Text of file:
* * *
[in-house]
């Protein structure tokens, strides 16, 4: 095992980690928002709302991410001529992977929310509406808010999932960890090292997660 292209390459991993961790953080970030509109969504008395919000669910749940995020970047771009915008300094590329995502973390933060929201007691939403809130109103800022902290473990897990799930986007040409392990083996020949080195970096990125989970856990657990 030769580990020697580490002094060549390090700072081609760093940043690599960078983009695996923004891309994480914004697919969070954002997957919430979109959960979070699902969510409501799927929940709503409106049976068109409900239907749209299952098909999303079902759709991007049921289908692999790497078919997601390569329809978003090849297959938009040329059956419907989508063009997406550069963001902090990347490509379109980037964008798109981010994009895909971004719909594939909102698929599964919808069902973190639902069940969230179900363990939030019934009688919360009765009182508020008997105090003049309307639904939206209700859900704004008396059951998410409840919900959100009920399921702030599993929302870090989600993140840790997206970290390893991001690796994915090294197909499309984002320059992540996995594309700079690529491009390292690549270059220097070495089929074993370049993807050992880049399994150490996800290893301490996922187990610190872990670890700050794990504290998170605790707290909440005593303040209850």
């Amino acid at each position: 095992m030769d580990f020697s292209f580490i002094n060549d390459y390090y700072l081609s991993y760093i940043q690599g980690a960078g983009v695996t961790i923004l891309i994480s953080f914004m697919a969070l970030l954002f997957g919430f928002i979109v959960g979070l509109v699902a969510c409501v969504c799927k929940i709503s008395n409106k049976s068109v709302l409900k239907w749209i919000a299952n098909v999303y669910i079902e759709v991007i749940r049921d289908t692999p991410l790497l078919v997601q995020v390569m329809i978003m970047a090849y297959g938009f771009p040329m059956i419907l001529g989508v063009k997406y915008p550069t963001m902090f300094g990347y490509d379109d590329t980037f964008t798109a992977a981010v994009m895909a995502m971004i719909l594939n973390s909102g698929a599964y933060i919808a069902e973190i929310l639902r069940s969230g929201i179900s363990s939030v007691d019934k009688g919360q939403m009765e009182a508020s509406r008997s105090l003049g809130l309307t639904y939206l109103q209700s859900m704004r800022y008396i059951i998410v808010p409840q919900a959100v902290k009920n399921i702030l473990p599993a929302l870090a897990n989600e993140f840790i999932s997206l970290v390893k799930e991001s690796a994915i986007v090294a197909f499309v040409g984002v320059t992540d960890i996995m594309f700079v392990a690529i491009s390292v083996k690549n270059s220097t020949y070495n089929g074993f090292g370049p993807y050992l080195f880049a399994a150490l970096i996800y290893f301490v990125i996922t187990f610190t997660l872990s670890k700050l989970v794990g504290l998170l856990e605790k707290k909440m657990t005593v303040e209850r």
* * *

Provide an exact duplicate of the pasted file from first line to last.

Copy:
[in-house]
């Protein structure tokens, strides 16, 4: 095992980690928002709302991410001529992977929310509406808010999932960890090292997660 292209390459991993961790953080970030509109969504008395919000669910749940995020970047771009915008300094590329995502973390933060929201007691939403809130109103800022902290473990897990799930986007040409392990083996020949080195970096990125989970856990657990 030769580990020697580490002094060549390090700072081609760093940043690599960078983009695996923004891309994480914004697919969070954002997957919430979109959960979070699902969510409501799927929940709503409106049976068109409900239907749209299952098909999303079902759709991007049921289908692999790497078919997601390569329809978003090849297959938009040329059956419907989508063009997406550069963001902090990347490509379109980037964008798109981010994009895909971004719909594939909102698929599964919808069902973190639902069940969230179900363990939030019934009688919360009765009182508020008997105090003049309307639904939206209700859900704004008396059951998410409840919900959100009920399921702030599993929302870090989600993140840790997206970290390893991001690796994915090294197909499309984002320059992540996995594309700079690529491009390292690549270059220097070495089929074993370049993807050992880049399994150490996800290893301490996922187990610190872990670890700050794990504290998170605790707290909440005593303040209850």
């Amino acid at each position: 095992m030769d580990f020697s292209f580490i002094n060549d390459y390090y700072l081609s991993y760093i940043q690599g980690a960078g983009v695996t961790i923004l891309i994480s953080f914004m697919a969070l970030l954002f997957g919430f928002i979109v959960g979070l509109v699902a969510c409501v969504c799927k929940i709503s008395n409106k049976s068109v709302l409900k239907w749209i919000a299952n098909v999303y669910i079902e759709v991007i749940r049921d289908t692999p991410l790497l078919v997601q995020v390569m329809i978003m970047a090849y297959g938009f771009p040329m059956i419907l001529g989508v063009k997406y915008p550069t963001m902090f300094g990347y490509d379109d590329t980037f964008t798109a992977a981010v994009m895909a995502m971004i719909l594939n973390s909102g698929a599964y933060i919808a069902e973190i929310l639902r069940s969230g929201i179900s363990s939030v007691d019934k009688g919360q939403m009765e009182a508020s509406r008997s105090l003049g809130l309307t639904y939206l109103q209700s859900m704004r800022y008396i059951i998410v808010p409840q919900a959100v902290k009920n399921i702030l473990p599993a929302l870090a897990n989600e993140f840790i999932s997206l970290v390893k799930e991001s690796a994915i986007v090294a197909f499309v040409g984002v320059t992540d960890i996995m594309f700079v392990a690529i491009s390292v083996k690549n270059s220097t020949y070495n089929g074993f090292g370049p993807y050992l080195f880049a399994a150490l970096i996800y290893f301490v990125i996922t187990f610190t997660l872990s670890k700050l989970v794990g504290l998170l856990e605790k707290k909440m657990t005593v303040e209850r």